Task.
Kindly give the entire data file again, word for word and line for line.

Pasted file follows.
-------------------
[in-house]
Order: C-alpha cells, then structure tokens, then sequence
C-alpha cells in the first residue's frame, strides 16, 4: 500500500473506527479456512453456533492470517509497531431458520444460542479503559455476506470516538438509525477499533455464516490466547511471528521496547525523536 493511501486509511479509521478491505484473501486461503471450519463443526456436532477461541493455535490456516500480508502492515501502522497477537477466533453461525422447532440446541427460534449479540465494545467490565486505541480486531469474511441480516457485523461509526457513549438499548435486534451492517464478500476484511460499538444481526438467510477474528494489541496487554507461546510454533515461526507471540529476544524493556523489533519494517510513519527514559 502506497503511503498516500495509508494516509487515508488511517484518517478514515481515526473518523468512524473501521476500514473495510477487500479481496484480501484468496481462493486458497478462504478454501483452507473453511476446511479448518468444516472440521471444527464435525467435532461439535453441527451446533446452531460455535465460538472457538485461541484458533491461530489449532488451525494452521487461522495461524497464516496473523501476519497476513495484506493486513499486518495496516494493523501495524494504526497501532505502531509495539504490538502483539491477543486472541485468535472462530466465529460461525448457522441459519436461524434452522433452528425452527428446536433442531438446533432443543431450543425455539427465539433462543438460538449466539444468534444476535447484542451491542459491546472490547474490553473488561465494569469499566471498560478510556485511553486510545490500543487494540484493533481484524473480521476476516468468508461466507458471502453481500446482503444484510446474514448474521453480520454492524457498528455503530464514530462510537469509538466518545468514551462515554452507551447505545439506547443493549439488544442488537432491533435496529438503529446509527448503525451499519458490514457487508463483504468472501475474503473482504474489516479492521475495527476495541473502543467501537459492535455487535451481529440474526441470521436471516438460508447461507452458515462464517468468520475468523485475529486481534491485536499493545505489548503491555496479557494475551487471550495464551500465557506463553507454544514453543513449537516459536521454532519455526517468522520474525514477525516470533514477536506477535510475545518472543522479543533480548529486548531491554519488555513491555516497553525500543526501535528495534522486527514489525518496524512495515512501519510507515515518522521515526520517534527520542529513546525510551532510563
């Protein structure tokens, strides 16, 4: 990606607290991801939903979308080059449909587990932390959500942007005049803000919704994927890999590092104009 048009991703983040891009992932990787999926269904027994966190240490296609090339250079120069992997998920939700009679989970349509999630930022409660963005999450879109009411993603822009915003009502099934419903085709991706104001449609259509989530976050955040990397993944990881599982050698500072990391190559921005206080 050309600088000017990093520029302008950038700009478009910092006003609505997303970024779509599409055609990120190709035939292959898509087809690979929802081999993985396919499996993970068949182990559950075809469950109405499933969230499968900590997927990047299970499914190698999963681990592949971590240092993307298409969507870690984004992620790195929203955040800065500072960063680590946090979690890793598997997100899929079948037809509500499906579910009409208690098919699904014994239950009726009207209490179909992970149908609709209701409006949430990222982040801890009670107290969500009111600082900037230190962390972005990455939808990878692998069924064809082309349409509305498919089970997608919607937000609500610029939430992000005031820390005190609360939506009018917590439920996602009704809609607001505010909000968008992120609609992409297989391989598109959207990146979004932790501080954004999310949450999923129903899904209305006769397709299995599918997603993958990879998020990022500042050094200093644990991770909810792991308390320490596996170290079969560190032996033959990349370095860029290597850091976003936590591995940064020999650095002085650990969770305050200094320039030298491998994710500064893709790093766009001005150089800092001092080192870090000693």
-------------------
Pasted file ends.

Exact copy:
[in-house]
Order: C-alpha cells, then structure tokens, then sequence
C-alpha cells in the first residue's frame, strides 16, 4: 500500500473506527479456512453456533492470517509497531431458520444460542479503559455476506470516538438509525477499533455464516490466547511471528521496547525523536 493511501486509511479509521478491505484473501486461503471450519463443526456436532477461541493455535490456516500480508502492515501502522497477537477466533453461525422447532440446541427460534449479540465494545467490565486505541480486531469474511441480516457485523461509526457513549438499548435486534451492517464478500476484511460499538444481526438467510477474528494489541496487554507461546510454533515461526507471540529476544524493556523489533519494517510513519527514559 502506497503511503498516500495509508494516509487515508488511517484518517478514515481515526473518523468512524473501521476500514473495510477487500479481496484480501484468496481462493486458497478462504478454501483452507473453511476446511479448518468444516472440521471444527464435525467435532461439535453441527451446533446452531460455535465460538472457538485461541484458533491461530489449532488451525494452521487461522495461524497464516496473523501476519497476513495484506493486513499486518495496516494493523501495524494504526497501532505502531509495539504490538502483539491477543486472541485468535472462530466465529460461525448457522441459519436461524434452522433452528425452527428446536433442531438446533432443543431450543425455539427465539433462543438460538449466539444468534444476535447484542451491542459491546472490547474490553473488561465494569469499566471498560478510556485511553486510545490500543487494540484493533481484524473480521476476516468468508461466507458471502453481500446482503444484510446474514448474521453480520454492524457498528455503530464514530462510537469509538466518545468514551462515554452507551447505545439506547443493549439488544442488537432491533435496529438503529446509527448503525451499519458490514457487508463483504468472501475474503473482504474489516479492521475495527476495541473502543467501537459492535455487535451481529440474526441470521436471516438460508447461507452458515462464517468468520475468523485475529486481534491485536499493545505489548503491555496479557494475551487471550495464551500465557506463553507454544514453543513449537516459536521454532519455526517468522520474525514477525516470533514477536506477535510475545518472543522479543533480548529486548531491554519488555513491555516497553525500543526501535528495534522486527514489525518496524512495515512501519510507515515518522521515526520517534527520542529513546525510551532510563
């Protein structure tokens, strides 16, 4: 990606607290991801939903979308080059449909587990932390959500942007005049803000919704994927890999590092104009 048009991703983040891009992932990787999926269904027994966190240490296609090339250079120069992997998920939700009679989970349509999630930022409660963005999450879109009411993603822009915003009502099934419903085709991706104001449609259509989530976050955040990397993944990881599982050698500072990391190559921005206080 050309600088000017990093520029302008950038700009478009910092006003609505997303970024779509599409055609990120190709035939292959898509087809690979929802081999993985396919499996993970068949182990559950075809469950109405499933969230499968900590997927990047299970499914190698999963681990592949971590240092993307298409969507870690984004992620790195929203955040800065500072960063680590946090979690890793598997997100899929079948037809509500499906579910009409208690098919699904014994239950009726009207209490179909992970149908609709209701409006949430990222982040801890009670107290969500009111600082900037230190962390972005990455939808990878692998069924064809082309349409509305498919089970997608919607937000609500610029939430992000005031820390005190609360939506009018917590439920996602009704809609607001505010909000968008992120609609992409297989391989598109959207990146979004932790501080954004999310949450999923129903899904209305006769397709299995599918997603993958990879998020990022500042050094200093644990991770909810792991308390320490596996170290079969560190032996033959990349370095860029290597850091976003936590591995940064020999650095002085650990969770305050200094320039030298491998994710500064893709790093766009001005150089800092001092080192870090000693």